The games industry plays host to a colourful cast of diverse individuals, from artists and coders to narrative designers and studio heads.
The skills to pull off these roles, however, are complex and differing, with each position requiring mastery in its field.
To highlight some of the brilliant work that goes on behind the screen, and help others who may be keen to dive in, PocketGamer.biz is reaching out to the individuals who make up the games industry with our Jobs in Games series.
PocketGamer.biz: Can you tell us about your current role and what it entails?
Violetta Pallinder: My current role is as a game artist at MAG Interactive. We work in small self-sufficient teams where we share a lot of fun responsibilities, including the game vision, between us. In my role, I'm responsible for the look and feel of the game as well as the user experience.
I decided to pursue my passion and work on games, so I tailored my portfolio to better fit the games industry.Violetta Pallinder
I create visual assets for the game, wireframes for new features and overall make sure that our players want to immerse themselves in the game and can easily understand how to play it.
How did you first get into games and how did you progress into the role?
I have a background in both graphic design and UI design and have mostly worked on complex systems, mobile apps and corporate websites. I was always attracted to character design, environments and animation, because I enjoy playing games - especially mobile, on a daily basis.
When I moved to Sweden, I decided to pursue my passion and work on games, so I tailored my portfolio to better fit the games industry. Soon after that, I got my first role in a mobile games company!
Is it something you ever imagined yourself doing?
I've always imagined myself doing something creative but I had no idea that one day I would work on mobile games that millions of players are playing around the world daily.
What did you study (if anything) to get your role? What courses would you advise for aspiring professionals in the area?
I studied animation and post-production with a little touch of graphic design, as well as character and environment design. All my UI/UX knowledge I gained from hands-on experience and a lot of hard work on real projects. I think that any studies or courses in game design/characters and environments, arts, graphic design, UI or UX would work well for aspiring professionals.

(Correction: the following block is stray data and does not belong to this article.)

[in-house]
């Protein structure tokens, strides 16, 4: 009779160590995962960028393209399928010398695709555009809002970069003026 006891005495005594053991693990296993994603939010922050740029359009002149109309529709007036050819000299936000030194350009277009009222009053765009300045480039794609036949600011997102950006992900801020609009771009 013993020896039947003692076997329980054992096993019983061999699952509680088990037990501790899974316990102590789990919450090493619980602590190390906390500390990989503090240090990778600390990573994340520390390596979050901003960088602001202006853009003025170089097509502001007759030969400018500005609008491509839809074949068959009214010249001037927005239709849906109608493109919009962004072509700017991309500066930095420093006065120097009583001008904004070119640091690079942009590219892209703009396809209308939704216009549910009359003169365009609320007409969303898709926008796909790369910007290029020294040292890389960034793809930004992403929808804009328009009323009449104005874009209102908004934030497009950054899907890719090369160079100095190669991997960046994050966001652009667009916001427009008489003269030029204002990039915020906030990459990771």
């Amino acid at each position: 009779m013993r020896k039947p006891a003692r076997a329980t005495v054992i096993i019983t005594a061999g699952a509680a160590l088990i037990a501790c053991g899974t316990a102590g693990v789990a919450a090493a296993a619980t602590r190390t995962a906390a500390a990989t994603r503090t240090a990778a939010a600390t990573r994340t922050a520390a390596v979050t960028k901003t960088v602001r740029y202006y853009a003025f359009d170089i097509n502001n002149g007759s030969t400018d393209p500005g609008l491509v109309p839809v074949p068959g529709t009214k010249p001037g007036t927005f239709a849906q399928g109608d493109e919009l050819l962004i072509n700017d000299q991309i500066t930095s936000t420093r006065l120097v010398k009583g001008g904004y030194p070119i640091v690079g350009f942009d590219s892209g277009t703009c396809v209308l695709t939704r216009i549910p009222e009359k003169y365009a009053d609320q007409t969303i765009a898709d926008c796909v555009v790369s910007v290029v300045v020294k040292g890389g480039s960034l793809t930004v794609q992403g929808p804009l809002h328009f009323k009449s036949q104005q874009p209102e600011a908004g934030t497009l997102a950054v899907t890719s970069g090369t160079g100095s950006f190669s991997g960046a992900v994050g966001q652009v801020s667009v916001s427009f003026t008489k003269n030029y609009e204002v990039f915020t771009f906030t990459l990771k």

The truth is that good user interface design will determine how easily players can interact with your gameVioletta Pallinder
Alternatively, learn on your own and work hard; practice drawing, create characters, create worlds, create UI elements, learn from other artists by observing and analysing their work - try to copy them until you develop your own style and preferences.
What part of your role do you find most fulfilling?
When players enjoy playing the games my team and I have created and then come back for more!
Do you think there are any misconceptions, public or professional, surrounding your area of expertise?
Sometimes good UI design is underrated. The truth is that good user interface design will determine how easily players can interact with your game and how intuitively they will navigate in it. Poor UI design that doesn't have clear navigation or good accessibility can confuse and frustrate the players to the degree that they stop playing.
Is there anything about the job/industry you wish you would have known when first joining?
It's important to know that if you join a small team, you'll likely have to perform tasks outside of your expertise, so it's good if you enjoy doing more than only drawing illustrations.
What other advice do you have for someone looking for a job in this profession?
Be curious, play a lot of different games and try to analyse them, follow inspiring artists and designers online, even if you don't have experience try to come up with imaginary games and create visuals for them, experiment and draw a lot.
Make sure to build a portfolio that is suitable for the job you want and that showcases your skills.
We recently spoke to MAG Interactive CEO Daniel Hasselberg about the firm's growth over the last decade.